Evaluation in the age of big data: Opportunities and challenges in agriculture and food security

©FAO/Veejay Villafranca

Evaluation in the age of big data: Opportunities and challenges in agriculture and food security

Most evaluations require adjusting methodology to real-world constraints, whether they be economic, technical, organizational, political, or related to time or data.

Evaluators working in the areas of food and agriculture are constantly seeking creative ways to produce credible evaluation findings and recommendations while working under one or more of these constraints. Big data and data science can make a difference. 

With the rapid expansion of big data and data science in all areas of our personal and professional lives, a vast range of new tools and techniques for data collection, analysis and dissemination are becoming available, many of which hold exciting potential for the evaluation of development programmes.

The potential of big data technologies is especially evident in the current pandemic context, where it can be easier to collect and analyze data remotely, safely, rapidly, and economically. 

Challenges facing current evaluations

Let us take a look at some of the main challenges currently facing many evaluations:

  • Costs of data collection and analysis:  Data collection represents a major cost in most evaluations, and the scope of an evaluation is often limited by such costs.
  • Small samples limit the kinds of analysis possible: evaluators are often under pressure to reduce sample size, and this limits the ability to conduct disaggregated analysis or many kinds of statistical analysis.
  • Constructing counterfactuals (comparison groups): data costs and small samples make it difficult to construct a counterfactual design.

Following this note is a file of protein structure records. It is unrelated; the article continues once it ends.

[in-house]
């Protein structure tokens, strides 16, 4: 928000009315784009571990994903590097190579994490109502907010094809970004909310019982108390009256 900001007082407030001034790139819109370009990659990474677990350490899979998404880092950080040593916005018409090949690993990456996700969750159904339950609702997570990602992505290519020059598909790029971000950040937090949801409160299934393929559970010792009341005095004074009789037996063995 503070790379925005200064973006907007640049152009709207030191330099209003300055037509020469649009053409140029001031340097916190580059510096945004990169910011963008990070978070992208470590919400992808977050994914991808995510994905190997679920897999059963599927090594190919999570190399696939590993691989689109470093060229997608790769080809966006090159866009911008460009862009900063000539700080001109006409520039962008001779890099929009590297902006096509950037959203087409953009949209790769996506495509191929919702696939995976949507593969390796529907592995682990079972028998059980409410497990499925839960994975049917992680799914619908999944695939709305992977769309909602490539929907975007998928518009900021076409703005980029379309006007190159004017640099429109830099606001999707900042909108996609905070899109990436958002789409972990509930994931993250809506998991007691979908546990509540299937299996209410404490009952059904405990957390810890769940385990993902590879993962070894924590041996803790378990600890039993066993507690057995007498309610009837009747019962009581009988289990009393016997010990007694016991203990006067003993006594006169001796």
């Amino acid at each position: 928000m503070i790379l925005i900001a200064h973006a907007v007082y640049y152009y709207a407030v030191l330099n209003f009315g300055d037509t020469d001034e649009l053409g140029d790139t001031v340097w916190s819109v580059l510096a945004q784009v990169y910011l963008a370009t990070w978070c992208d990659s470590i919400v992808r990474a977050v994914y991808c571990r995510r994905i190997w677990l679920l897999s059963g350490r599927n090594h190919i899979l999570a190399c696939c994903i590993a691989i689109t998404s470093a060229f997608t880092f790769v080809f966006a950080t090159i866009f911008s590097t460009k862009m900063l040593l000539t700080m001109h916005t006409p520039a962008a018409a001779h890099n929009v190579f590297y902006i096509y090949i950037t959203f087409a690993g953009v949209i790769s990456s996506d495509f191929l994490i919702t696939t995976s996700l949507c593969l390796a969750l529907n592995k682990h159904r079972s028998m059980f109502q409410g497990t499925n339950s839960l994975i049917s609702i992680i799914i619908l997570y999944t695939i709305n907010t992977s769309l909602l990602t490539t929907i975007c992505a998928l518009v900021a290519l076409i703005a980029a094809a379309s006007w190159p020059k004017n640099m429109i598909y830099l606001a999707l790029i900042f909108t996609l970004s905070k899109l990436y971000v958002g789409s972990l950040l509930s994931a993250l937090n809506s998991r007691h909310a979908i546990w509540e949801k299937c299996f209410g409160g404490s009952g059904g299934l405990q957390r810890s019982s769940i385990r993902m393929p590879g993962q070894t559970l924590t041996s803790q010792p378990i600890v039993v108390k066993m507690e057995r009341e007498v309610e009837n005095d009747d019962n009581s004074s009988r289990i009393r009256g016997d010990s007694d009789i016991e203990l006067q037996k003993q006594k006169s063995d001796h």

• Exclusion of hard-to-reach groups: Many vulnerable groups are more expensive or difficult to reach and may risk being left out.
  • Exclusion of data that is more difficult to measure:  data on behavior, processes, and attitudes may be excluded.
  • Addressing complexity:  Most conventional evaluation designs are not able to collect the kinds of data required to adequately analyse complex programmes.
  • Sustainability and longitudinal analysis: It is difficult and expensive to collect the kinds of longitudinal data required to evaluate whether programmes are sustained over time.

How big data and data analytics can strengthen evaluations

Below is a list of some widely-used big data techniques, followed by examples, in Box 1, of their actual or potential applications in food and agriculture evaluations[1].

  • Satellites and drones.  These provide images with lower resolution but covering larger areas (satellite) and higher resolution for smaller areas (drone) images. Large numbers of variables can be collected economically and quickly over a vast area and over long periods of time.
  • Remote sensors (Internet of things).  Sensors can track movement, the use of services such as drinking water, sanitation and irrigation, and compliance with protocols (such as carbon reduction rice cultivation technologies).
  • GPS location data. Can record location of infrastructure or events, e.g. traffic accidents, and movement, such as tracking and locating refugees.
  • Social media, including radio call-in programmes.  Analysis of Twitter, Facebook and other social media posts can identify and track potential problems like poverty hot-spots and ethnic tensions, in addition to attitudes, behavior and participation in different kinds of groups.